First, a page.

Because Curry did not play in the first two meetings, the Grizzlies don’t have the benefit of film when it comes to drawing up a gameplan. Nor do they have experience. This will be the first-ever meeting between Morant and Curry. Guards Dillon Brooks and Grayson Allen are pests and rookie Desmond Bane is already one of their best perimeter defenders. All will see time on Curry, maybe at the same time in the form of double and triple-teams, but all are young.

Curry is the league’s scoring leader because he has regularly found ways to exploit defenders — if they lean a little too much one way, Curry will send them tumbling with a head fake before darting the other way to the basket. His long-range accuracy is the first thing on the scouting report, but that’s just how he draws a defender in. He’s never been savvier.

The only thing that has slowed Curry this season has been his own body. His worst shooting nights have come at the end of a long trip (18 points on 7 for 25 in Washington on April 21, the final game of a five-city trip) and on the second night of back-to-backs (13 for 31 shooting against the Pelicans on May 4, 7 for 22 against the Suns Tuesday).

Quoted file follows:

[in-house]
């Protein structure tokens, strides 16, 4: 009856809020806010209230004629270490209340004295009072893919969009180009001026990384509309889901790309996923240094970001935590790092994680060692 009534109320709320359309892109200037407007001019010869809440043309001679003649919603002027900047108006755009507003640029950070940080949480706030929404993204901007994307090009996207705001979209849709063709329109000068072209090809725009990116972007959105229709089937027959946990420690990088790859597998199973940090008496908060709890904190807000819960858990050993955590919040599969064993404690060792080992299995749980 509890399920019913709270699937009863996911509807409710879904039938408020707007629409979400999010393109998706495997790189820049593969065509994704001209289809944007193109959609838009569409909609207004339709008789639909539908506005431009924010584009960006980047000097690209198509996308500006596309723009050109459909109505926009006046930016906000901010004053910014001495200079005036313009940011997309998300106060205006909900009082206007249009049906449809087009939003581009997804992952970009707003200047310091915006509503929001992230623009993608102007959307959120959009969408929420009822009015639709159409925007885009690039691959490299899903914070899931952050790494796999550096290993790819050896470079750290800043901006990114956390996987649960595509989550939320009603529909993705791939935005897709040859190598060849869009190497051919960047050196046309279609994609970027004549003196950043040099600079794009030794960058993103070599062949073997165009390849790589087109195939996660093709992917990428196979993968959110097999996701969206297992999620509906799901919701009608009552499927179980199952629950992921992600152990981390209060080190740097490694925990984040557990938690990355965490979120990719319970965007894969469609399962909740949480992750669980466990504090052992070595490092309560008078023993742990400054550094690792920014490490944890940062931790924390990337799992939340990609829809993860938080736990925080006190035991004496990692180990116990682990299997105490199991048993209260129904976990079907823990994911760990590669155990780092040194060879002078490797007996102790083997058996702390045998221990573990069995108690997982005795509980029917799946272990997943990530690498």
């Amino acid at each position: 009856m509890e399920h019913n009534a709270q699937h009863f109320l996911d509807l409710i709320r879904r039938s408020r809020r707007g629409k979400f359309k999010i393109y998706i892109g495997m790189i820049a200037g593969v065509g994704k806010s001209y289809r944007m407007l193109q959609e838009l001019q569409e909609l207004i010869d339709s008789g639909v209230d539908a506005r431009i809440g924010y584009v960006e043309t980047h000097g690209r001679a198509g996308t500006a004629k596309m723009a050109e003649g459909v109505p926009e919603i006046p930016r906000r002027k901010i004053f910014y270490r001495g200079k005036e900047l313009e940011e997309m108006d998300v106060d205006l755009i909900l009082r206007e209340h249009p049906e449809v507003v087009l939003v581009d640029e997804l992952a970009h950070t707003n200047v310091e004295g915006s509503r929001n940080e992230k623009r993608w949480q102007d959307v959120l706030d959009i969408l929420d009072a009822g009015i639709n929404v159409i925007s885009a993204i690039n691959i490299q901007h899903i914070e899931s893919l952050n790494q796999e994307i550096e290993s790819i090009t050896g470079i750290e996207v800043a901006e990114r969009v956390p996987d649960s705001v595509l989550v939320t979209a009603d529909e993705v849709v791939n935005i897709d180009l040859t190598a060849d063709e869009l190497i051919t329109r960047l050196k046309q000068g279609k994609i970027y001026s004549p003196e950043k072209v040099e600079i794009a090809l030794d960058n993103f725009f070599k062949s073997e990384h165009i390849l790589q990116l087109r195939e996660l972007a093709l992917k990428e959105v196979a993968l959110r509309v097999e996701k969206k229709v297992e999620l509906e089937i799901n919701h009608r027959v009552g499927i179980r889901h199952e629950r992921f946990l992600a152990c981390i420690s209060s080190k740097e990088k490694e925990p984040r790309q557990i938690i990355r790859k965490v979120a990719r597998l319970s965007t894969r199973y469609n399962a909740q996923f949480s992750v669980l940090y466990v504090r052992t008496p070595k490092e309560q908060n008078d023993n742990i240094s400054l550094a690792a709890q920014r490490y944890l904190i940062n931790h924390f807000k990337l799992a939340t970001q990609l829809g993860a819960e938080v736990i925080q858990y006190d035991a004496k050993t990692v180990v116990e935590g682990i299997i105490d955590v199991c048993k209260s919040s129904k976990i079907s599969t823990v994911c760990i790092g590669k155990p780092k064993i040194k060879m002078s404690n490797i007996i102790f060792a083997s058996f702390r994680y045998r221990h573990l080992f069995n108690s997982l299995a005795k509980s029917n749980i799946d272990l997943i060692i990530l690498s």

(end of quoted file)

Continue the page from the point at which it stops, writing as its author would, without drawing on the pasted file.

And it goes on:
After getting four days off, he will be rested. The Warriors had a light shootaround Saturday before Sunday’s afternoon tip.

Memphis Grizzlies guard Ja Morant, left, drives against Golden State Warriors guard Kelly Oubre Jr. (12) in the first half of an NBA basketball game Saturday, March 20, 2021, in Memphis, Tenn. (AP Photo/Brandon Dill)

Who is the X-factor?

Morant is the kind of wiggly guard who has given the Warriors fits this season. Utah’s Jordan Clarkson just dropped 41 against them on Monday, including 24 in the fourth quarter. Sacramento’s De’Aaron Fox scored his career-high of 44 against them in March. In the first two meetings, the Warriors contained Morant to a combined 28 points on 34.4% shooting (1 for 7 from 3-point range), but they will be without his primary defender in those games, Kelly Oubre Jr., because of a lingering left wrist injury.